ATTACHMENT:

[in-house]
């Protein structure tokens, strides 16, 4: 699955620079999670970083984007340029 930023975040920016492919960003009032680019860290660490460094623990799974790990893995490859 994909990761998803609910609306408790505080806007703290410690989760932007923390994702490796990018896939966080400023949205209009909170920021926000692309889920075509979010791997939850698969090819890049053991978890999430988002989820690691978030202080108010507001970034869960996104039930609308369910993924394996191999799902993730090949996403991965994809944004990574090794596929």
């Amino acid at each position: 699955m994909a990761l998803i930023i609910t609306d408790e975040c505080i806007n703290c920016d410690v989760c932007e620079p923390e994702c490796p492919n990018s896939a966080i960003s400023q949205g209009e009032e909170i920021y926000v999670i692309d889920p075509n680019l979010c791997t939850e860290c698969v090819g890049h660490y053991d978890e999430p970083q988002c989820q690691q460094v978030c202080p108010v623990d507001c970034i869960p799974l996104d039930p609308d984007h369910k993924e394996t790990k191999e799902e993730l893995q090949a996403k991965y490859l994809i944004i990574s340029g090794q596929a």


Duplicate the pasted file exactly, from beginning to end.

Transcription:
[in-house]
């Protein structure tokens, strides 16, 4: 699955620079999670970083984007340029 930023975040920016492919960003009032680019860290660490460094623990799974790990893995490859 994909990761998803609910609306408790505080806007703290410690989760932007923390994702490796990018896939966080400023949205209009909170920021926000692309889920075509979010791997939850698969090819890049053991978890999430988002989820690691978030202080108010507001970034869960996104039930609308369910993924394996191999799902993730090949996403991965994809944004990574090794596929």
């Amino acid at each position: 699955m994909a990761l998803i930023i609910t609306d408790e975040c505080i806007n703290c920016d410690v989760c932007e620079p923390e994702c490796p492919n990018s896939a966080i960003s400023q949205g209009e009032e909170i920021y926000v999670i692309d889920p075509n680019l979010c791997t939850e860290c698969v090819g890049h660490y053991d978890e999430p970083q988002c989820q690691q460094v978030c202080p108010v623990d507001c970034i869960p799974l996104d039930p609308d984007h369910k993924e394996t790990k191999e799902e993730l893995q090949a996403k991965y490859l994809i944004i990574s340029g090794q596929a």